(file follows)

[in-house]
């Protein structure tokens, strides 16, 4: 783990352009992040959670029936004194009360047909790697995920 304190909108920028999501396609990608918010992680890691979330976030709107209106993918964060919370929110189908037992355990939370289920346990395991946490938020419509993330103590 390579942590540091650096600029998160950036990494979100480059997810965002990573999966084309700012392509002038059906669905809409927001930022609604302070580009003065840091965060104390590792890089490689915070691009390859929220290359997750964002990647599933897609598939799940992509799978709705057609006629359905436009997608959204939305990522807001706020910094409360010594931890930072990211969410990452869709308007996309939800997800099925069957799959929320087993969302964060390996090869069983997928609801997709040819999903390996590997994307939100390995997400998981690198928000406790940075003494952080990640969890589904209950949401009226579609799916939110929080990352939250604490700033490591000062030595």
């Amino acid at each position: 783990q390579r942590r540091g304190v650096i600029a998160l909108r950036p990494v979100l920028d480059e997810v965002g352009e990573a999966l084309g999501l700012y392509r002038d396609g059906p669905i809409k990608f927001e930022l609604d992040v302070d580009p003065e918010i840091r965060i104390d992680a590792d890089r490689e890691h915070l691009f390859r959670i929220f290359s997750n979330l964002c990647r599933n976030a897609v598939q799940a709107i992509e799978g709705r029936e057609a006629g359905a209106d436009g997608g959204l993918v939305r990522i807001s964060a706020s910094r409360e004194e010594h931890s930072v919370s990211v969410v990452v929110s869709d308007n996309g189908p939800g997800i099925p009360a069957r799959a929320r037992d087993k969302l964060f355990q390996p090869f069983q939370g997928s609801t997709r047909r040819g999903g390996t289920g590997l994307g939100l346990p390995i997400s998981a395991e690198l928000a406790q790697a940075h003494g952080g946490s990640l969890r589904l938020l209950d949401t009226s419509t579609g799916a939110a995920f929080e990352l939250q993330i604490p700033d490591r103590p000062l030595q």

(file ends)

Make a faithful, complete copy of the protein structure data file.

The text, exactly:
[in-house]
């Protein structure tokens, strides 16, 4: 783990352009992040959670029936004194009360047909790697995920 304190909108920028999501396609990608918010992680890691979330976030709107209106993918964060919370929110189908037992355990939370289920346990395991946490938020419509993330103590 390579942590540091650096600029998160950036990494979100480059997810965002990573999966084309700012392509002038059906669905809409927001930022609604302070580009003065840091965060104390590792890089490689915070691009390859929220290359997750964002990647599933897609598939799940992509799978709705057609006629359905436009997608959204939305990522807001706020910094409360010594931890930072990211969410990452869709308007996309939800997800099925069957799959929320087993969302964060390996090869069983997928609801997709040819999903390996590997994307939100390995997400998981690198928000406790940075003494952080990640969890589904209950949401009226579609799916939110929080990352939250604490700033490591000062030595």
């Amino acid at each position: 783990q390579r942590r540091g304190v650096i600029a998160l909108r950036p990494v979100l920028d480059e997810v965002g352009e990573a999966l084309g999501l700012y392509r002038d396609g059906p669905i809409k990608f927001e930022l609604d992040v302070d580009p003065e918010i840091r965060i104390d992680a590792d890089r490689e890691h915070l691009f390859r959670i929220f290359s997750n979330l964002c990647r599933n976030a897609v598939q799940a709107i992509e799978g709705r029936e057609a006629g359905a209106d436009g997608g959204l993918v939305r990522i807001s964060a706020s910094r409360e004194e010594h931890s930072v919370s990211v969410v990452v929110s869709d308007n996309g189908p939800g997800i099925p009360a069957r799959a929320r037992d087993k969302l964060f355990q390996p090869f069983q939370g997928s609801t997709r047909r040819g999903g390996t289920g590997l994307g939100l346990p390995i997400s998981a395991e690198l928000a406790q790697a940075h003494g952080g946490s990640l969890r589904l938020l209950d949401t009226s419509t579609g799916a939110a995920f929080e990352l939250q993330i604490p700033d490591r103590p000062l030595q």